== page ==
Human rights lawyers claim that Sina Dehghan, who was just 19 when he sent the messages, was tricked into signing his own death warrant after being persuaded to confess to the breach of Islamic law with the promise of release if he did so.
But after obtaining a confession, prosecutors dropped the agreement and sentenced Dehghan to death in January this year, according to the Centre for Human Rights in Iran.
The content of the messages, said to have been sent using the Line app, is unknown.
A source told CHRI: “During his interrogation, Sina was told that if he signed a confession and repented, he would be pardoned and let go.
“Unfortunately, he made a childish decision and accepted the charges. Then they sentenced him to death.”
His family was allegedly told if they kept quiet about the charges, he was more likely to go free.
Prosecutors asked that Dehghan be sentenced to death for “insulting the prophet' as well as to 16 months in prison for 'insulting the supreme leader'.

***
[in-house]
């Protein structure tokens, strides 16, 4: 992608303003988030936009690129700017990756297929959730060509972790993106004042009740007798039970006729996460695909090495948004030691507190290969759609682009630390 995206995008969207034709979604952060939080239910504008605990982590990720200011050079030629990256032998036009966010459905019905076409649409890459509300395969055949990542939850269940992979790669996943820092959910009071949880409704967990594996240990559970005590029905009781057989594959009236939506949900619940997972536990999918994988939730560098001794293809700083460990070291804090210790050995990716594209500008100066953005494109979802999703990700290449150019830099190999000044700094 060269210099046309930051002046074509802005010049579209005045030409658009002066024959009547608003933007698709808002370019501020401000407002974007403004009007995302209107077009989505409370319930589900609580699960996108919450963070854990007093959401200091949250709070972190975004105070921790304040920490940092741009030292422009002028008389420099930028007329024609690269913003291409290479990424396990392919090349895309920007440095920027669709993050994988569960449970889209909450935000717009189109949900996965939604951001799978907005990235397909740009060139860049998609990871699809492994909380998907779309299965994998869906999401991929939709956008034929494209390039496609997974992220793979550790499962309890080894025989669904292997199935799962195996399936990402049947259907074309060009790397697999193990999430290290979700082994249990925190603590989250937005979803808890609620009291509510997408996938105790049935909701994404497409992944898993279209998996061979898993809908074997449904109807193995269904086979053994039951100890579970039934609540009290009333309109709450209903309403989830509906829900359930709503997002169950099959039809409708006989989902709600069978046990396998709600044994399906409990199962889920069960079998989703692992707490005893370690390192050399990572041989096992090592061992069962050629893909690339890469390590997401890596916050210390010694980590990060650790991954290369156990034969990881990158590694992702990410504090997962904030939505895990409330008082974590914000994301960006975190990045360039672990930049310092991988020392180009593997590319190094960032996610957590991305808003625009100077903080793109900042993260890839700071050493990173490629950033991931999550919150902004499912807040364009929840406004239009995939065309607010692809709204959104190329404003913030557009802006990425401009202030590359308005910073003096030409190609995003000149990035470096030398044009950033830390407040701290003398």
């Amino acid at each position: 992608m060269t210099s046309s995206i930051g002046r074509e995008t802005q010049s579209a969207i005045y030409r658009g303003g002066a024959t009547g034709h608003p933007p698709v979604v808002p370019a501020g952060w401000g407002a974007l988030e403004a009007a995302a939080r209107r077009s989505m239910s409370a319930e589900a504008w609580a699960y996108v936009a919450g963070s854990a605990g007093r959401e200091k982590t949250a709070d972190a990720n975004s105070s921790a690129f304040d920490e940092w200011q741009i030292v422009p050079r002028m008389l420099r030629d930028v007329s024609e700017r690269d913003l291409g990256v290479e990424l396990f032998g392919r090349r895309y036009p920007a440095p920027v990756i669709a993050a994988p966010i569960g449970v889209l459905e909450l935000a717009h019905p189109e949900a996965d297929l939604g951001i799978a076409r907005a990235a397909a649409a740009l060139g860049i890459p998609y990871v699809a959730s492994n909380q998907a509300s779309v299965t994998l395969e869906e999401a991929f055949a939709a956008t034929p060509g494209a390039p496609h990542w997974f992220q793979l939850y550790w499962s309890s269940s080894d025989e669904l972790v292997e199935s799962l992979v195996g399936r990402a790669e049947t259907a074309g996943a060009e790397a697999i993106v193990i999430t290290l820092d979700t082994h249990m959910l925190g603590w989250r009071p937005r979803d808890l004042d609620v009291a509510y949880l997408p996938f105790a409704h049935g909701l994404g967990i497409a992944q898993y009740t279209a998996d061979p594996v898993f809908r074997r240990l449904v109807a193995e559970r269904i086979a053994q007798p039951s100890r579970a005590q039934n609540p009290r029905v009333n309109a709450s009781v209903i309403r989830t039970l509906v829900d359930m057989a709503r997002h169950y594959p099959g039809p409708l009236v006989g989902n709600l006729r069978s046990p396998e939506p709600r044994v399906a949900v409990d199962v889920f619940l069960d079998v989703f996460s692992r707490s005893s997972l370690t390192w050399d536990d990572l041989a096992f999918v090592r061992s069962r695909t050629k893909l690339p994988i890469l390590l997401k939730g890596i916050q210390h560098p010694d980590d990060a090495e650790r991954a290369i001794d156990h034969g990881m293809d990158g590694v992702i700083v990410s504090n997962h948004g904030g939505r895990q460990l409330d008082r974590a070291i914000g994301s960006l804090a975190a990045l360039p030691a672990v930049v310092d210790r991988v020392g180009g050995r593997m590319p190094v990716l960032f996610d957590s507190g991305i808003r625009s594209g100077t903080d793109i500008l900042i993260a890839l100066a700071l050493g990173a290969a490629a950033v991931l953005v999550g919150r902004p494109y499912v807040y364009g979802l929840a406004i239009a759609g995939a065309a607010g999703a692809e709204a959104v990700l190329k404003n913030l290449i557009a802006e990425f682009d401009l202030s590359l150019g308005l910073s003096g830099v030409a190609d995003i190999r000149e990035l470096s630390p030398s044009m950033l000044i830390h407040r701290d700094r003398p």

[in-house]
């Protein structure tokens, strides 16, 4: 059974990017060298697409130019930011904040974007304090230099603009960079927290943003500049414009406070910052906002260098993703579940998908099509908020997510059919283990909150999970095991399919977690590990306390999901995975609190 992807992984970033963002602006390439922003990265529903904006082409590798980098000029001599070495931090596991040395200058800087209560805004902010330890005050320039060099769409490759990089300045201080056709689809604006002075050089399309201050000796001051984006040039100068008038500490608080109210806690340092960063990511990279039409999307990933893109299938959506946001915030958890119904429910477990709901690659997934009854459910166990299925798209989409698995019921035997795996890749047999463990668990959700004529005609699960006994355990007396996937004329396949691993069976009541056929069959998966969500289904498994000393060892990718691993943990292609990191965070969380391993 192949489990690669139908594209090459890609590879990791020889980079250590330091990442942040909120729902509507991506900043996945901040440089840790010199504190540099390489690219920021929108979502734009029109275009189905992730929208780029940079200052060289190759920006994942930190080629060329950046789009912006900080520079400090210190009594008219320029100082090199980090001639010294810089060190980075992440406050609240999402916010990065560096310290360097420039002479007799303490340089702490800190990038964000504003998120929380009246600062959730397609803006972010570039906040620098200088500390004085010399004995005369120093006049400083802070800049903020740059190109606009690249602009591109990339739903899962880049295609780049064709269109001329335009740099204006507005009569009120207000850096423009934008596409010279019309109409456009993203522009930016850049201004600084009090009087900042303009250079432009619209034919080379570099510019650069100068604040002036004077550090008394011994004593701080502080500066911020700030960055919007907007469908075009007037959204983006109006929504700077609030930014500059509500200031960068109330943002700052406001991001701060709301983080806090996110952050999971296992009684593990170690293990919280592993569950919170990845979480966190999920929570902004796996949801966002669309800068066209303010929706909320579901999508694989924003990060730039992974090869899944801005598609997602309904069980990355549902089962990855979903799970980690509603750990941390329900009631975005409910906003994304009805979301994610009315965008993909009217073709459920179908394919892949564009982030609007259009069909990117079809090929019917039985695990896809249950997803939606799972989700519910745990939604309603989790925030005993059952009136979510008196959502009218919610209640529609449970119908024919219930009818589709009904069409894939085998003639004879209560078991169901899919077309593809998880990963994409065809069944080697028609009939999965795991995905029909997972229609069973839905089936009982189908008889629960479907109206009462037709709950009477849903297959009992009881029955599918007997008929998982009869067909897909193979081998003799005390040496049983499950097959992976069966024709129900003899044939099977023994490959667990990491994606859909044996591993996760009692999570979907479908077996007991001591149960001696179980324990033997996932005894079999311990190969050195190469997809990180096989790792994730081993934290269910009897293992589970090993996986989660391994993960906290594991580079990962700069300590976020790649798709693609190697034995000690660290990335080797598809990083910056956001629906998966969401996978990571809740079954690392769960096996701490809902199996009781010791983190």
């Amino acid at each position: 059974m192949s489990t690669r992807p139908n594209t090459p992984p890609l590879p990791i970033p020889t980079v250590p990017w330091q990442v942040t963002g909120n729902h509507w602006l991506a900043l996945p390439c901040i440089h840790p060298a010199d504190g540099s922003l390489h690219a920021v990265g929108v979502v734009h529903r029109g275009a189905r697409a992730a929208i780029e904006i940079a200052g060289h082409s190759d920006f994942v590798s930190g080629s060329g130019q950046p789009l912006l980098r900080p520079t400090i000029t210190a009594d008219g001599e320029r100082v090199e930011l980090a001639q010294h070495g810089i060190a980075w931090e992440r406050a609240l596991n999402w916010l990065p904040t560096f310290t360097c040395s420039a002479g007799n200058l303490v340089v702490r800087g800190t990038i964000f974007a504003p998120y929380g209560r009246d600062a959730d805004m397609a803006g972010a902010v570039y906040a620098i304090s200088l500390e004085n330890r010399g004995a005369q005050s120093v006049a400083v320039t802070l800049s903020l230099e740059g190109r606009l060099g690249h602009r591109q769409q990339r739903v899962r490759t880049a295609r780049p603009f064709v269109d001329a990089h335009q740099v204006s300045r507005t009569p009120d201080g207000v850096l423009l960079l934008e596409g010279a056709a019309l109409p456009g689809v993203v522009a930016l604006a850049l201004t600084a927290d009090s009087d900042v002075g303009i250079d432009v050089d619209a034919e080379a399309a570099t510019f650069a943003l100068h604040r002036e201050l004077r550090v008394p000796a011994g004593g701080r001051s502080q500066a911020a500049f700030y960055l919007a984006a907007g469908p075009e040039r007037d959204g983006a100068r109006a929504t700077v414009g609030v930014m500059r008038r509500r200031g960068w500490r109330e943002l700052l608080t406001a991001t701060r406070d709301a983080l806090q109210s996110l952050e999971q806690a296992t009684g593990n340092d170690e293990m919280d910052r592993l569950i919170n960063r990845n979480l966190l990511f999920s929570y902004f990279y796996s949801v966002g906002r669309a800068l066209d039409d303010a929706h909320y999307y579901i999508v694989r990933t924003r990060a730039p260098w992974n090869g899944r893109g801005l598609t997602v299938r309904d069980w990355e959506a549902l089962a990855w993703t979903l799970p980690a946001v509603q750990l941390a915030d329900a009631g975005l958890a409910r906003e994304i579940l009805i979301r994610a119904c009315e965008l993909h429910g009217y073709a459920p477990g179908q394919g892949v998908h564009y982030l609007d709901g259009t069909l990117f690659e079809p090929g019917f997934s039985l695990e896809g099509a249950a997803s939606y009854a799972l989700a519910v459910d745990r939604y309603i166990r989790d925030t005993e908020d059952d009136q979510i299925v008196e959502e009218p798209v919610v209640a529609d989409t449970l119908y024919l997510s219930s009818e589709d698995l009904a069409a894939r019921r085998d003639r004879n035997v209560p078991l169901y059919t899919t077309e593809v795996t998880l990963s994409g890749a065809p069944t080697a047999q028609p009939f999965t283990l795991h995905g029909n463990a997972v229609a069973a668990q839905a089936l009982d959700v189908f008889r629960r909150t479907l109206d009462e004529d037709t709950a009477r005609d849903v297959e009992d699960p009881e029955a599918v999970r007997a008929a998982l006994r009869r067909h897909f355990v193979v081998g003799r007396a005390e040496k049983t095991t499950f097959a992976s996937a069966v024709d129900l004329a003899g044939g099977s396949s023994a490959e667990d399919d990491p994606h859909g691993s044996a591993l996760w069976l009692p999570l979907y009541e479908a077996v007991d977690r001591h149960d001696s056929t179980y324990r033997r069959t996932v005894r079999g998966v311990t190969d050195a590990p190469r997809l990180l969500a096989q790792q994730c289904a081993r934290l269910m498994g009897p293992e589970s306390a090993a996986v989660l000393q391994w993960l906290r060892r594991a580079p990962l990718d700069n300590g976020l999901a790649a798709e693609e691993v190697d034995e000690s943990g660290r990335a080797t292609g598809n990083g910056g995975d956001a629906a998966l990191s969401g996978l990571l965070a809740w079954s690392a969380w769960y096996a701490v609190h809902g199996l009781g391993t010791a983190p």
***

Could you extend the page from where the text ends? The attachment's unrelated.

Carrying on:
The sentence has now been upheld by the country’s Supreme Court, according to the CHRI, although a request for a judicial review has given his family hope that his life could still be spared.
His mother said in a video interview obtained by CHRI: “According to Sina's lawyer, steps have been taken for a judicial review, and with the good news we're hearing from him, God willing this case will come to end positively as soon as possible.”
Co-defendants Sahar Eliasi and Mohammad Nouri were also convicted of posting anti-Islamic material on social media.